Jesus is an Argentine Asthmatic
The deadening deification of Che
I caught the "special roadshow edition"—no commercials, no trailers, no opening credits (a free commemorative program covers that)—of Steven Soderbergh’s Guevara biopic Che at the Varsity last night. The Cuban revolution is captured in extraordinary detail; its jungle-by-jungle, house-by-house, street-by-street progression brings rousing conviction to the violence. Guerrilla warfare hasn’t had it this good since Gillo Pontecorvo’s 1966 The Battle of Algiers. Unfortunately, the ersatz Bolivian revolution that Che (Benicio Del Toro) hoped to engineer is also, in the film’s second half, captured in extraordinary detail—when the words "Day 341" popped up on screen around the 4 hour mark it felt like day 341, alright.
Del Toro gives a galvanizing central performance, particularly because he’s not trying to be galvanizing. He hasn’t outsized himself beyond all human dimension—he’s Che, not CHE.
Soderbergh’s movie, however, is definitely CHE (albeit in that low-key Soderbergh way that deftly feigns gritty "reality"). Del Toro’s Che seems to be a man with a past. Soderbergh’s Che seems to be a man with a future…on the cross. Despite his own often crippling asthma, this Che never worries more than when confronted with a sickly peasant. Believe me, in 4 1/2 hours the man confronts a lot of sickly peasants.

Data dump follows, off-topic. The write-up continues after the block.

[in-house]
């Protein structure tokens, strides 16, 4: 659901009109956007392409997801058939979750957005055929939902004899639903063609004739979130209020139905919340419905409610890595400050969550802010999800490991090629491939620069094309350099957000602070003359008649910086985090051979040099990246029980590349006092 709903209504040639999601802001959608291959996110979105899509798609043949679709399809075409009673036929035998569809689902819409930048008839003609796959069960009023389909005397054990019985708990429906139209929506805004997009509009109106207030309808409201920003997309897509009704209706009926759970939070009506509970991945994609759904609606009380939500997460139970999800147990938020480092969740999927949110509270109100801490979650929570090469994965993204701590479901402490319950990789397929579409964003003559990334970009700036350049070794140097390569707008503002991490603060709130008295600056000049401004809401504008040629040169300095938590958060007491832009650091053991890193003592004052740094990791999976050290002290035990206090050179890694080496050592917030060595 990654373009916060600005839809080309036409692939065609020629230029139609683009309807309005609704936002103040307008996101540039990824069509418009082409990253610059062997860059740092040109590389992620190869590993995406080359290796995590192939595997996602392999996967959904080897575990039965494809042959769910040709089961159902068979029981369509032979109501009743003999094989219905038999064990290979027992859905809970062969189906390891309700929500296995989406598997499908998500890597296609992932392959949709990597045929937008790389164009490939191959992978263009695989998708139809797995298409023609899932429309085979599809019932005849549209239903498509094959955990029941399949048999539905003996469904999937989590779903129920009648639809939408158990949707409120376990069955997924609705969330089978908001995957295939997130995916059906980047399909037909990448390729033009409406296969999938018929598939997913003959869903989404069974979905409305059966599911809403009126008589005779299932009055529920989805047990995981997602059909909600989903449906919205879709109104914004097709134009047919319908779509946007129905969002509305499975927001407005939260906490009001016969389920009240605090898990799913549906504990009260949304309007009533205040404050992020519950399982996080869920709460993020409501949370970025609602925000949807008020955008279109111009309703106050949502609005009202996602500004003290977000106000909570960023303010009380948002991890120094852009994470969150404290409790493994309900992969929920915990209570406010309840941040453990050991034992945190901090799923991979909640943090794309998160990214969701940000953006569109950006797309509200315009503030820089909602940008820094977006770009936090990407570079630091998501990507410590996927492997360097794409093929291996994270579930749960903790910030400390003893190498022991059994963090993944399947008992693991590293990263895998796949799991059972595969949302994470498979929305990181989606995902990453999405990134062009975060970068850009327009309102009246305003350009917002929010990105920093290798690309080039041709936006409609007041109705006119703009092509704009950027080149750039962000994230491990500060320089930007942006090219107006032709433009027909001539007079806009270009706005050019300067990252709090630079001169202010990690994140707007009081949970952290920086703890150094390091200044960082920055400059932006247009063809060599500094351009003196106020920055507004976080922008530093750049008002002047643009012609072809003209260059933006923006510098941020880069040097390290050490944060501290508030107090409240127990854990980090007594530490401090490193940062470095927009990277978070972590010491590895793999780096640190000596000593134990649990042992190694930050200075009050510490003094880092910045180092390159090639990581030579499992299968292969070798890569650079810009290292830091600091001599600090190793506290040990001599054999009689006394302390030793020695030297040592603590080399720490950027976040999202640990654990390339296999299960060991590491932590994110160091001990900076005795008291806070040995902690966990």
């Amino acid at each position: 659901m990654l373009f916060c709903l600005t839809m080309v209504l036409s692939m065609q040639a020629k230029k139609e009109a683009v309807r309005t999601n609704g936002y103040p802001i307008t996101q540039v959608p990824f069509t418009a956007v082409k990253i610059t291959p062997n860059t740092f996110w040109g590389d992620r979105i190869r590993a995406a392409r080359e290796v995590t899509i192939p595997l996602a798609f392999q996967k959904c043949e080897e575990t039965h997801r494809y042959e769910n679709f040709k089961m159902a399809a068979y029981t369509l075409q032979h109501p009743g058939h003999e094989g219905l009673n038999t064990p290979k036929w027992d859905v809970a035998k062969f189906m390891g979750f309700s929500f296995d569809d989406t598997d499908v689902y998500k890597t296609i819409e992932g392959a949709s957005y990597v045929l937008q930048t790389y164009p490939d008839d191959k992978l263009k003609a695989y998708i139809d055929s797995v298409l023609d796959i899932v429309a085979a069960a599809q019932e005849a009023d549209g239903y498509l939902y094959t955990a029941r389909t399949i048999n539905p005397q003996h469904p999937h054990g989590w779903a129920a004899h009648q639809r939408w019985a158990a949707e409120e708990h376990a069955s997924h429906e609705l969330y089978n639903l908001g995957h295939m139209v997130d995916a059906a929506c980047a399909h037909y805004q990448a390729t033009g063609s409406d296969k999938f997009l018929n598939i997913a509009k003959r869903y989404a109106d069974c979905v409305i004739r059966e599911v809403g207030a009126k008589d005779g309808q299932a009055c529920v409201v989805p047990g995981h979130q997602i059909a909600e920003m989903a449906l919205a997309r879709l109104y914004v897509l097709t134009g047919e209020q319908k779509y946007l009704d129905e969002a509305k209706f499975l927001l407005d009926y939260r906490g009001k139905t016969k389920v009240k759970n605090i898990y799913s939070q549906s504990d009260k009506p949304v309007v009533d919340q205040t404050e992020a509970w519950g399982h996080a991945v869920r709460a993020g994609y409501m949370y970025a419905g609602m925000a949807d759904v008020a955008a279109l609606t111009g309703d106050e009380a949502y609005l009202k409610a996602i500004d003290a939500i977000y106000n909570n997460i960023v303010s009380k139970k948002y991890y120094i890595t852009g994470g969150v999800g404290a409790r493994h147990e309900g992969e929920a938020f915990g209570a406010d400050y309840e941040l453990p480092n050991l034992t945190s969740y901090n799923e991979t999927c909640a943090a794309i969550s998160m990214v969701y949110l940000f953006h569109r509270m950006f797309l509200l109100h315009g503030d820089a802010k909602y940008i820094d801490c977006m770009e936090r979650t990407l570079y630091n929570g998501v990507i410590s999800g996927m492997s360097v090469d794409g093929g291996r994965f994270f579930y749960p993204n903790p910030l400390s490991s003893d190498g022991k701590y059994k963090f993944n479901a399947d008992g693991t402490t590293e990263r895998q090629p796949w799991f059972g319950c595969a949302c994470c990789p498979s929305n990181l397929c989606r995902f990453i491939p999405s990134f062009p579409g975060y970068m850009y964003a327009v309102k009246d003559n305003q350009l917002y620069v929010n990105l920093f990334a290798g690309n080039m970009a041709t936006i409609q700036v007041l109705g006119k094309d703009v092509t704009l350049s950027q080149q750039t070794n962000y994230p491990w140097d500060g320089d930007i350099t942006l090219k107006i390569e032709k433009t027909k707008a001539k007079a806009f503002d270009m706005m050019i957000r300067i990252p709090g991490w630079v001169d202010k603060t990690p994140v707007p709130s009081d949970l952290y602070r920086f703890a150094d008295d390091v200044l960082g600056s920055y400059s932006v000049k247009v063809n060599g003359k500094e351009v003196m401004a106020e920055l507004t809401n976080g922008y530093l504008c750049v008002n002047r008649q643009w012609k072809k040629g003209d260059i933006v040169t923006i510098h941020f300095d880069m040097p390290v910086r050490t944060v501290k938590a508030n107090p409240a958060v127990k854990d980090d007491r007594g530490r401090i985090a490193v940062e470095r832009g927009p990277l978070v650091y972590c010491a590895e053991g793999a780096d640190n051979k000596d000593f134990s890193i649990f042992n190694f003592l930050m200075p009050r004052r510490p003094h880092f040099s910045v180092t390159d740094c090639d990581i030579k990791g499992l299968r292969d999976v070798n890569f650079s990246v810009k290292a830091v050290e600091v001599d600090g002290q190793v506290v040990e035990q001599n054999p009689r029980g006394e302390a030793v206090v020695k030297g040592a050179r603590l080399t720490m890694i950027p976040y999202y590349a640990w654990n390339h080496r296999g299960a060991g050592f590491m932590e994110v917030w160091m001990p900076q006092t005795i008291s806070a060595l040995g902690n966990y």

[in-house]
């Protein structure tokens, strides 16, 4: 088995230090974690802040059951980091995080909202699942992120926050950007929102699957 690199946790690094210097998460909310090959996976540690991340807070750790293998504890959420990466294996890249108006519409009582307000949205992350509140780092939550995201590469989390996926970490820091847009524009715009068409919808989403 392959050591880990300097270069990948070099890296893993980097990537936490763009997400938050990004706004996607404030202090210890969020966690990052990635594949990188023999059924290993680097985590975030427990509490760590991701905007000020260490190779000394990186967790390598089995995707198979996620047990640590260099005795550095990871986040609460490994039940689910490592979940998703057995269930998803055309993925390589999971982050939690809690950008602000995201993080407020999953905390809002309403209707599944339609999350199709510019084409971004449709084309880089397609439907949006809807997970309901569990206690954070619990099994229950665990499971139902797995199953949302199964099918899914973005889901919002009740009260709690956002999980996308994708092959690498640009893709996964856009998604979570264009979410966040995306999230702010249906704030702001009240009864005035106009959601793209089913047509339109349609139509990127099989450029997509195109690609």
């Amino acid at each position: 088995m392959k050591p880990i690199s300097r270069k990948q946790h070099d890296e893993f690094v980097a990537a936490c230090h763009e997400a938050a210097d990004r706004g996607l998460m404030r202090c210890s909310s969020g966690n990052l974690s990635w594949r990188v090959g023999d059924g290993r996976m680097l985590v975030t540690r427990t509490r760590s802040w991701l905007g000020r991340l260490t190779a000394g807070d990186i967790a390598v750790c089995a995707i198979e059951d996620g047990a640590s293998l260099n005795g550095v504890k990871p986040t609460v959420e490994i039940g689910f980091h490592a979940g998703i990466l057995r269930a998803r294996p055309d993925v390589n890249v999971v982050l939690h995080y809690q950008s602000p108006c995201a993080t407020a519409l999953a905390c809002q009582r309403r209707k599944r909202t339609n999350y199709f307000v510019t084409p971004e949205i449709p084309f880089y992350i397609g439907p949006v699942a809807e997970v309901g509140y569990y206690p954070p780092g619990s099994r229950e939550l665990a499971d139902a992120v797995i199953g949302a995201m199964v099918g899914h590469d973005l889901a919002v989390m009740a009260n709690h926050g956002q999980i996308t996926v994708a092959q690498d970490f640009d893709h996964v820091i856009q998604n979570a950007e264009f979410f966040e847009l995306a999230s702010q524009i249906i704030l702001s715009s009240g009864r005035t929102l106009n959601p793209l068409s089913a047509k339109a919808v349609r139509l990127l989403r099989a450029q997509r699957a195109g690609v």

Guevara was, indeed, a doctor. We’ve gotten at least two movies—this and the lyrical, equally irresponsible The Motorcycle Diaires—fascinated by his healing powers. How about one film (hell, even one half a film) ready to explore the tension between healer and executioner?
Anybody with enough wherewithal to overthrow a corrupt government deserves his own film. But sainthood—or an even higher holy office—doesn’t go down well with popcorn.